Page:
This panel takes a comparative sociological approach to the study of militias and elections, recognizing and examining variation across militia groups to understand their role in social, economic, and political contests for power in African nations.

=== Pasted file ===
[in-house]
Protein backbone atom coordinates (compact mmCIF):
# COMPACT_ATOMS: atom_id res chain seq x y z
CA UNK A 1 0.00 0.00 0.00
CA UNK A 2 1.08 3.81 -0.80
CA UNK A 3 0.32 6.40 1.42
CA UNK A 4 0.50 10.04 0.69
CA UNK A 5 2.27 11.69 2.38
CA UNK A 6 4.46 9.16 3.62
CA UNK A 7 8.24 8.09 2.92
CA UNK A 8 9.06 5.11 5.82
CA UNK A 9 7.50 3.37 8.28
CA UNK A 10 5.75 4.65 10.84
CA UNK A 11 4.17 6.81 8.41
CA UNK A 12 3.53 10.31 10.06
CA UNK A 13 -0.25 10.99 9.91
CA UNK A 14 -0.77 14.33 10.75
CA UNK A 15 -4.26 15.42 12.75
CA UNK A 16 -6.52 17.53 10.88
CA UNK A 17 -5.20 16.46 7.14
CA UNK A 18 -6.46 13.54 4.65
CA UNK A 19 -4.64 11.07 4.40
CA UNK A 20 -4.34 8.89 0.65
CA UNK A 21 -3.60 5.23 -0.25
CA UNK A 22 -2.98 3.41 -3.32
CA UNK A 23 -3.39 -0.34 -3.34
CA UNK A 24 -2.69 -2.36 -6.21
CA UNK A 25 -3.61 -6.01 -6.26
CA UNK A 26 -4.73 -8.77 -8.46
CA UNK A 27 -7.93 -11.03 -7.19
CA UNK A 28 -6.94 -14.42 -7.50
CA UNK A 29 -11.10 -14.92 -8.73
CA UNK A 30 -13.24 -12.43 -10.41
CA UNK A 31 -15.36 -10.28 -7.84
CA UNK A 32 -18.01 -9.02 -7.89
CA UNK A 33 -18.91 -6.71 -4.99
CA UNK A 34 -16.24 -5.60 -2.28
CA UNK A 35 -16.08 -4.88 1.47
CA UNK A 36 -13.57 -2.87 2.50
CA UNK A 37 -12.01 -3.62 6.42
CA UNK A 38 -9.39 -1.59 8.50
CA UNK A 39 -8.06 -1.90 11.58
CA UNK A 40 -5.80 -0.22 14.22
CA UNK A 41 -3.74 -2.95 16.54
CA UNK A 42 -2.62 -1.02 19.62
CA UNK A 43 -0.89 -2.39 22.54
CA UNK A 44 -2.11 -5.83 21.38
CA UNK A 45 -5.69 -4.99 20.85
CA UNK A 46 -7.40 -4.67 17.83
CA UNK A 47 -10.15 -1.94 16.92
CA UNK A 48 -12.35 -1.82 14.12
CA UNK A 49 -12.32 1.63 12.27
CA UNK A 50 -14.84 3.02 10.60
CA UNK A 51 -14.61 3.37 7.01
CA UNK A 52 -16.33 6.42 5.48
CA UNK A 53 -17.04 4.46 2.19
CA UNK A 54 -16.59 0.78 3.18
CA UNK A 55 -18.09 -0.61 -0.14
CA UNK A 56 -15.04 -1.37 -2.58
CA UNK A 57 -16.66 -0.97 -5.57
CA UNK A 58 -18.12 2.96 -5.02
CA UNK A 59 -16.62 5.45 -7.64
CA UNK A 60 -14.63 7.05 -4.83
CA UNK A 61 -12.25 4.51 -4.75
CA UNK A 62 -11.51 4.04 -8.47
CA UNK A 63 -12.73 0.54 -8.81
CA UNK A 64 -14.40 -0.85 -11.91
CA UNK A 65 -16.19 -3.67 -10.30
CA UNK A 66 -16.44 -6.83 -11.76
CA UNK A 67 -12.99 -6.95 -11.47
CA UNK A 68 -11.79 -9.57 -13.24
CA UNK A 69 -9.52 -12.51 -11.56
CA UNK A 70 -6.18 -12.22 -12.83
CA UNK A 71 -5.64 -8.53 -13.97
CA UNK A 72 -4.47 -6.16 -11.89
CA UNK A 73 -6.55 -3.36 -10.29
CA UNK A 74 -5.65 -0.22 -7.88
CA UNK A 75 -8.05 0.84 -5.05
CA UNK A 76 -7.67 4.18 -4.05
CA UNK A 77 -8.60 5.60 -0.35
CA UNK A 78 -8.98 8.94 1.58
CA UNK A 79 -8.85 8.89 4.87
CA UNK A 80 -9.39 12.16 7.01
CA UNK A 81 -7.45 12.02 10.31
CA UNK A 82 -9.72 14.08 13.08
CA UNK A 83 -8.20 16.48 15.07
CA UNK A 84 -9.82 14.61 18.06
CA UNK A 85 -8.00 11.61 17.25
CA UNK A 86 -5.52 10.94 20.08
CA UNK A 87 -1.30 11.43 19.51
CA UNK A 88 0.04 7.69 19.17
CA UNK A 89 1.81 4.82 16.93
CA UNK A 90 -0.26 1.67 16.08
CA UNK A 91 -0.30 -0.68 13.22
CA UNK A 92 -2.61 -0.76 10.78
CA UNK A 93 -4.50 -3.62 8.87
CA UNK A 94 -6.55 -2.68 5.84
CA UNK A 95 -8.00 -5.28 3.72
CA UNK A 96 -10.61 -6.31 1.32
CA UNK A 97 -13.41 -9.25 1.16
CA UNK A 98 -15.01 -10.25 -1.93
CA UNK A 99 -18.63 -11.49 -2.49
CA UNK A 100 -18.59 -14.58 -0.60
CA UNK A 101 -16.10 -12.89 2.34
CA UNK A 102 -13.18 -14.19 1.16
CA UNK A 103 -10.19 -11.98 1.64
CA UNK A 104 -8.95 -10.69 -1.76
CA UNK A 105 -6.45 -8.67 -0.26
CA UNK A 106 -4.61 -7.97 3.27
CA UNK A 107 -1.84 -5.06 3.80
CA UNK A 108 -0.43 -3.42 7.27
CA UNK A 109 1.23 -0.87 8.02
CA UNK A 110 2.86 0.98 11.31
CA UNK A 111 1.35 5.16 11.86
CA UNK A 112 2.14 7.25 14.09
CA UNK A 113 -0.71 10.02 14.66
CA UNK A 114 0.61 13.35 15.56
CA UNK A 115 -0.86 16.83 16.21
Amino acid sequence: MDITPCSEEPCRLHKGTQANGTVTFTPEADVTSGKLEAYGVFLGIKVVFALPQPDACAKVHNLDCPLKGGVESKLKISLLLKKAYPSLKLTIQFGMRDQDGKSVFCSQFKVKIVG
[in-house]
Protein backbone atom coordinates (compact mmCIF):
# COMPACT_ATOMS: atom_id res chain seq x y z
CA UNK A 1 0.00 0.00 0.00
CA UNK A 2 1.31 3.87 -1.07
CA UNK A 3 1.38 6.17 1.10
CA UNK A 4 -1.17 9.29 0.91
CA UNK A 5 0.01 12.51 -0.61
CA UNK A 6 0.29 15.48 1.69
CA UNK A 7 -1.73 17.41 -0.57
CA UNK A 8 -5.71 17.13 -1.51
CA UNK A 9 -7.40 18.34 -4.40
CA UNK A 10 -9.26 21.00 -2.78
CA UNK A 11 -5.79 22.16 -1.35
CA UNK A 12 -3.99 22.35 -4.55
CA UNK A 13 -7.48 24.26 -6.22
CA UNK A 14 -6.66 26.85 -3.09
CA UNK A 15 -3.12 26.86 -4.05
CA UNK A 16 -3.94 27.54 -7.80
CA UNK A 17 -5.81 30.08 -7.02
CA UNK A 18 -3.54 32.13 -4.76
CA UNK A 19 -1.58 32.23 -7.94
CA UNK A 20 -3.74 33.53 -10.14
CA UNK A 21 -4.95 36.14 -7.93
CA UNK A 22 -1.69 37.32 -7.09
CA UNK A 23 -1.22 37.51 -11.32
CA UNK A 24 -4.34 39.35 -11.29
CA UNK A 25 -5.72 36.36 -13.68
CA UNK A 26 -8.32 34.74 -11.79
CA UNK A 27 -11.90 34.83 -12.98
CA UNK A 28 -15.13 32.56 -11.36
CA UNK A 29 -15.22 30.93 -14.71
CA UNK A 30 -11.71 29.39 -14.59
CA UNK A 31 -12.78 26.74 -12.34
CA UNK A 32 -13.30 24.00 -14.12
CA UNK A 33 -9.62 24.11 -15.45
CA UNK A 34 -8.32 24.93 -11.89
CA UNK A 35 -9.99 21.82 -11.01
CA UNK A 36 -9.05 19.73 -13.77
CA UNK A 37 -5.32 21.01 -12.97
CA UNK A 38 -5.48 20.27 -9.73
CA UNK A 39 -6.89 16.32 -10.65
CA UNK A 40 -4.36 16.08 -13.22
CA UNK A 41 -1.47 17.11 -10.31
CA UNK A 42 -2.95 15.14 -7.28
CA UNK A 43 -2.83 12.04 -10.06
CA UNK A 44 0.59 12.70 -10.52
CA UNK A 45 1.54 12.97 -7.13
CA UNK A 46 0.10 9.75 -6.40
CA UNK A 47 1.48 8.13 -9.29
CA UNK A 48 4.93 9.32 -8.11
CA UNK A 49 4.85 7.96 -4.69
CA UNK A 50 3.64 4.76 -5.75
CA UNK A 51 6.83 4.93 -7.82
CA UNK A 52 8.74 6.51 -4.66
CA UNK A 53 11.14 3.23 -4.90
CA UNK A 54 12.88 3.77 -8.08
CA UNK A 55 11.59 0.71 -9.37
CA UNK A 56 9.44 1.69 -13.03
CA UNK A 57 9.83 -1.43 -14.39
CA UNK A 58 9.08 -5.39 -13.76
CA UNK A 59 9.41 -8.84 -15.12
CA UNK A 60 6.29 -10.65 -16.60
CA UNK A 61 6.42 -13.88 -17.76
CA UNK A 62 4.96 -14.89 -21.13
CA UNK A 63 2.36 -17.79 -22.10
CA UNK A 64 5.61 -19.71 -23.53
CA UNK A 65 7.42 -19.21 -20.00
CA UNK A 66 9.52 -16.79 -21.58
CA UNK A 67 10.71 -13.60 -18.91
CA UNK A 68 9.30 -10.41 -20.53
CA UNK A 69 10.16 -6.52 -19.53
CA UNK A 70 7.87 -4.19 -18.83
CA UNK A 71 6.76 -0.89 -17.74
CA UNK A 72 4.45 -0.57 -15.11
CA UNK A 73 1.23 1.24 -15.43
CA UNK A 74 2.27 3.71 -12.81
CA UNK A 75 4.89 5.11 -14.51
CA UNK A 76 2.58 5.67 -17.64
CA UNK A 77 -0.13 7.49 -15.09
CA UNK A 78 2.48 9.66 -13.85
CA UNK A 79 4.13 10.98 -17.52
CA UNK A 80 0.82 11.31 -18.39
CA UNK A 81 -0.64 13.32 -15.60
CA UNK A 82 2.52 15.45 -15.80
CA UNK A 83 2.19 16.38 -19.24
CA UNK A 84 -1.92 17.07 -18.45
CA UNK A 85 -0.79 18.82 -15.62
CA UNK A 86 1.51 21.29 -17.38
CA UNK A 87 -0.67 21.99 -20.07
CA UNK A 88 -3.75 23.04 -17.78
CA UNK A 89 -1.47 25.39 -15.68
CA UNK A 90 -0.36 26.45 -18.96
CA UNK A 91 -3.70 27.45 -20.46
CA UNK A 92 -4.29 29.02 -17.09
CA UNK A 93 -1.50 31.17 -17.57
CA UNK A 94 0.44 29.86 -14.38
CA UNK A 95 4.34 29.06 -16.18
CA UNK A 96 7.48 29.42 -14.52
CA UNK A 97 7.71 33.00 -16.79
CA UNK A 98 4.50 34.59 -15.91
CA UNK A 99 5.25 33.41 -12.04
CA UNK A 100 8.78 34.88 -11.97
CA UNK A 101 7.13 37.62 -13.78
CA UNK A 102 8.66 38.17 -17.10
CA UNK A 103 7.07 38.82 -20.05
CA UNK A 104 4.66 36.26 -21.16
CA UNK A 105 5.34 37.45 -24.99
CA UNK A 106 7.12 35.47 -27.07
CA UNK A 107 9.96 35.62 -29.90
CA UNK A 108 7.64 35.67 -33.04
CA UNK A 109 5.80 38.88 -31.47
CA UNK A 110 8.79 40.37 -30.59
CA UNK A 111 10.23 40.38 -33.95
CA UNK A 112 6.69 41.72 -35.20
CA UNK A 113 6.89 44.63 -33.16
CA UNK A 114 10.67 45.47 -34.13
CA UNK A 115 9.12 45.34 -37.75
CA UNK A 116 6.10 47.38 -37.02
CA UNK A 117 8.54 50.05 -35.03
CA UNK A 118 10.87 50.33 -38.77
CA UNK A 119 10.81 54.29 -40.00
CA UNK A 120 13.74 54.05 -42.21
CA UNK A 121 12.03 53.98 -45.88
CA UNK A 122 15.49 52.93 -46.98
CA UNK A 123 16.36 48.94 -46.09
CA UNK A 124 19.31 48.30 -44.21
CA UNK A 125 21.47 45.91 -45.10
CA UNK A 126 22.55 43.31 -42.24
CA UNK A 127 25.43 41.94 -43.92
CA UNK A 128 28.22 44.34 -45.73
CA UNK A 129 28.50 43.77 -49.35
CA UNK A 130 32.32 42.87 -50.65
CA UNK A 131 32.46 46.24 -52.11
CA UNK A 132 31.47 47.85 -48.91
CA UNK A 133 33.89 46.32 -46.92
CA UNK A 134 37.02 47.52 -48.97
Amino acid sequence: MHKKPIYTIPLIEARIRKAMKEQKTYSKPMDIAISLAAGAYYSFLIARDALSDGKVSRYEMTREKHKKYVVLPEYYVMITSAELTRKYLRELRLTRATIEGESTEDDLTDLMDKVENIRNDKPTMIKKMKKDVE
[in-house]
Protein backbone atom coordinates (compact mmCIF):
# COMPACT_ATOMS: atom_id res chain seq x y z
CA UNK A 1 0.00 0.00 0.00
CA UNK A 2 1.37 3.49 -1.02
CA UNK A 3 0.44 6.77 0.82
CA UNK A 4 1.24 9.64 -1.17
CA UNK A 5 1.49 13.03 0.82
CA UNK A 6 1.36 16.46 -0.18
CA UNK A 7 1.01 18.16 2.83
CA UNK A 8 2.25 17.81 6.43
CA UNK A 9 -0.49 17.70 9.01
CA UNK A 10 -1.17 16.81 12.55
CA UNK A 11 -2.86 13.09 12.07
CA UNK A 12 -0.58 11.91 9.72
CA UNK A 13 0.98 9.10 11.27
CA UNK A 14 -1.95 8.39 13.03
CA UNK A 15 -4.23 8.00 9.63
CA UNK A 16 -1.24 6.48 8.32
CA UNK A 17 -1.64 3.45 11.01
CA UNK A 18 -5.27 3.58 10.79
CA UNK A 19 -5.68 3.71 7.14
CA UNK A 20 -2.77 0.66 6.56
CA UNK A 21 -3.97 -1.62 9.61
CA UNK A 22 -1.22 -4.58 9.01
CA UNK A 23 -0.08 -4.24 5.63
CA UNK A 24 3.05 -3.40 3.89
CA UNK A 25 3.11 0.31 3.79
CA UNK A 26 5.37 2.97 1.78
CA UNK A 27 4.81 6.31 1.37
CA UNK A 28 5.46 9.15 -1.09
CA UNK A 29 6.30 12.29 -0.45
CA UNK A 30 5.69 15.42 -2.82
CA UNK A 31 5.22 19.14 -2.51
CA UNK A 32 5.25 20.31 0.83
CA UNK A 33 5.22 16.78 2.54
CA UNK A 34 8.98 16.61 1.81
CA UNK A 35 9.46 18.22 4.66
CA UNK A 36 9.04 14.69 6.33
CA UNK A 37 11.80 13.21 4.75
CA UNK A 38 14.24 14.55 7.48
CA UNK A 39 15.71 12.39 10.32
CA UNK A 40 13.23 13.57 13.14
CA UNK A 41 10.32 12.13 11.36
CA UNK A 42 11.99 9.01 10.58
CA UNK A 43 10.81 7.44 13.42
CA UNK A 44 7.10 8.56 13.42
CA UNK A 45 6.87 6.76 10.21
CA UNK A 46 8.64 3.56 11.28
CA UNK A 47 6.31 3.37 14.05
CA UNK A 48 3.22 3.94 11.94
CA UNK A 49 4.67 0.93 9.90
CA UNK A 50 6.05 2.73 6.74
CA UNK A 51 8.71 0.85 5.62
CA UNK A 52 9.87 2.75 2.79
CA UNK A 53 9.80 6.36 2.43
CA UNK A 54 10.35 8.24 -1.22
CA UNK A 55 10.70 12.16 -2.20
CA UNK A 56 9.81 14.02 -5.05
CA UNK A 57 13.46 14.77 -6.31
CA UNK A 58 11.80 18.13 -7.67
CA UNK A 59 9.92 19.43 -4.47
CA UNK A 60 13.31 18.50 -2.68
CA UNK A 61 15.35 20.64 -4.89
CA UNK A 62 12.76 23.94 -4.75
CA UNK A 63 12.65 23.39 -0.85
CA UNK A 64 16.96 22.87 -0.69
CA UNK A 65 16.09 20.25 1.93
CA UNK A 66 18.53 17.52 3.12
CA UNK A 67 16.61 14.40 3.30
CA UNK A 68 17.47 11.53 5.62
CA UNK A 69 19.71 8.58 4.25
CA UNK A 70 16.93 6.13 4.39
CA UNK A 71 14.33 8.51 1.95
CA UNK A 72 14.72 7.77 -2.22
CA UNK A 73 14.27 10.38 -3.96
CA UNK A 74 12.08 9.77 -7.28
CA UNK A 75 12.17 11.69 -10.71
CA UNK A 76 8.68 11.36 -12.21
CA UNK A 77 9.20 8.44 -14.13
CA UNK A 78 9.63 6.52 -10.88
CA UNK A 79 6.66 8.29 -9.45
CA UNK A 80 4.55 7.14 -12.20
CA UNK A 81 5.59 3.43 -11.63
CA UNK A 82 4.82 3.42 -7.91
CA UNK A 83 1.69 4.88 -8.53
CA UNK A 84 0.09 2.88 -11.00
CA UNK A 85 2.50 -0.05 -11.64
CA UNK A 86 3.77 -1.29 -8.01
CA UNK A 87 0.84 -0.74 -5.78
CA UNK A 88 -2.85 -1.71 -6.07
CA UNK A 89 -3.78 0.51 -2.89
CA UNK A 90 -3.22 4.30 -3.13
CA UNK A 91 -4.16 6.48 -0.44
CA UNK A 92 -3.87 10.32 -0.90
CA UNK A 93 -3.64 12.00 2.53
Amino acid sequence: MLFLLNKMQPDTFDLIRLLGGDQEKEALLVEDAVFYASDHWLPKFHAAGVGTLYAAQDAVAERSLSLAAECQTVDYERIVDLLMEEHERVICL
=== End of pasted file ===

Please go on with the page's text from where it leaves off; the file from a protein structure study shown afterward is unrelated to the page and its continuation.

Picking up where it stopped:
Prevailing explanations for the emergence of militias understand them as tools of coercion, in which elites organize violence to seize (or maintain) control of political institutions. As such, theories tend to focus on the terrain of local or national political contestation to identify causes of the (non)emergence of militias. In this view, unconsolidated militias suggest either a failure on the part of elites to mobilize fighters in their favor, or a situation in which elites do not need militias to gain or maintain power. More consolidated militias can more effectively serve the interests of their patron. This panel problematizes such assumptions. It takes a comparative sociological approach to the study of militias and elections, welcoming papers from all disciplines that view militias as part of the broader social, economic, and political contest for power. Recognizing that all 'militias' are not the same, the panel brings together scholars to examine variation across militia groups, and consequent implications. Papers will identify how militias contribute to political outcomes in a sustained way above and beyond election day and vote casting—although we recognize that these are potentially important moments. This approach helps address broader questions about how elites manage militias to pursue narrow political ends while preventing them from becoming a future threat. By focusing on social and economic factors, the panel also interrogates the notion that the presence of militias necessarily implies a competitive electoral environment. We welcome papers that examine the relationship of the political environment to militias, writ large.